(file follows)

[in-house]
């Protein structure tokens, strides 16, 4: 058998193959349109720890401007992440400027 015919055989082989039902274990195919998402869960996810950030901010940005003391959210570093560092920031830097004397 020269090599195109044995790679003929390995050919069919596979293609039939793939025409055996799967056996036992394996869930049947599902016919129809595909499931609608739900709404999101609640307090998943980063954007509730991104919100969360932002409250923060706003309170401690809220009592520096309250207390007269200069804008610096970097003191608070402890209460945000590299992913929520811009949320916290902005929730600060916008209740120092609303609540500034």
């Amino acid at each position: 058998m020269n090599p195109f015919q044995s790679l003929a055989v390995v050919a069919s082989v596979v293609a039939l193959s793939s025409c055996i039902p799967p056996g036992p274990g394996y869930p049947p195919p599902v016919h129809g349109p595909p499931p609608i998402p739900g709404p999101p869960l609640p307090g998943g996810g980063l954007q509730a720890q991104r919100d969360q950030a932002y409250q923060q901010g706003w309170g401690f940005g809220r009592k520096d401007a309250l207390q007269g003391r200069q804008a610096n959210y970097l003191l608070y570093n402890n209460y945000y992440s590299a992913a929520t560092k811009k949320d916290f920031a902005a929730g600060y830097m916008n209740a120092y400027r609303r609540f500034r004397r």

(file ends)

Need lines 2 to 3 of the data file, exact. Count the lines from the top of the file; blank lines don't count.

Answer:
């Protein structure tokens, strides 16, 4: 058998193959349109720890401007992440400027 015919055989082989039902274990195919998402869960996810950030901010940005003391959210570093560092920031830097004397 020269090599195109044995790679003929390995050919069919596979293609039939793939025409055996799967056996036992394996869930049947599902016919129809595909499931609608739900709404999101609640307090998943980063954007509730991104919100969360932002409250923060706003309170401690809220009592520096309250207390007269200069804008610096970097003191608070402890209460945000590299992913929520811009949320916290902005929730600060916008209740120092609303609540500034």
């Amino acid at each position: 058998m020269n090599p195109f015919q044995s790679l003929a055989v390995v050919a069919s082989v596979v293609a039939l193959s793939s025409c055996i039902p799967p056996g036992p274990g394996y869930p049947p195919p599902v016919h129809g349109p595909p499931p609608i998402p739900g709404p999101p869960l609640p307090g998943g996810g980063l954007q509730a720890q991104r919100d969360q950030a932002y409250q923060q901010g706003w309170g401690f940005g809220r009592k520096d401007a309250l207390q007269g003391r200069q804008a610096n959210y970097l003191l608070y570093n402890n209460y945000y992440s590299a992913a929520t560092k811009k949320d916290f920031a902005a929730g600060y830097m916008n209740a120092y400027r609303r609540f500034r004397r």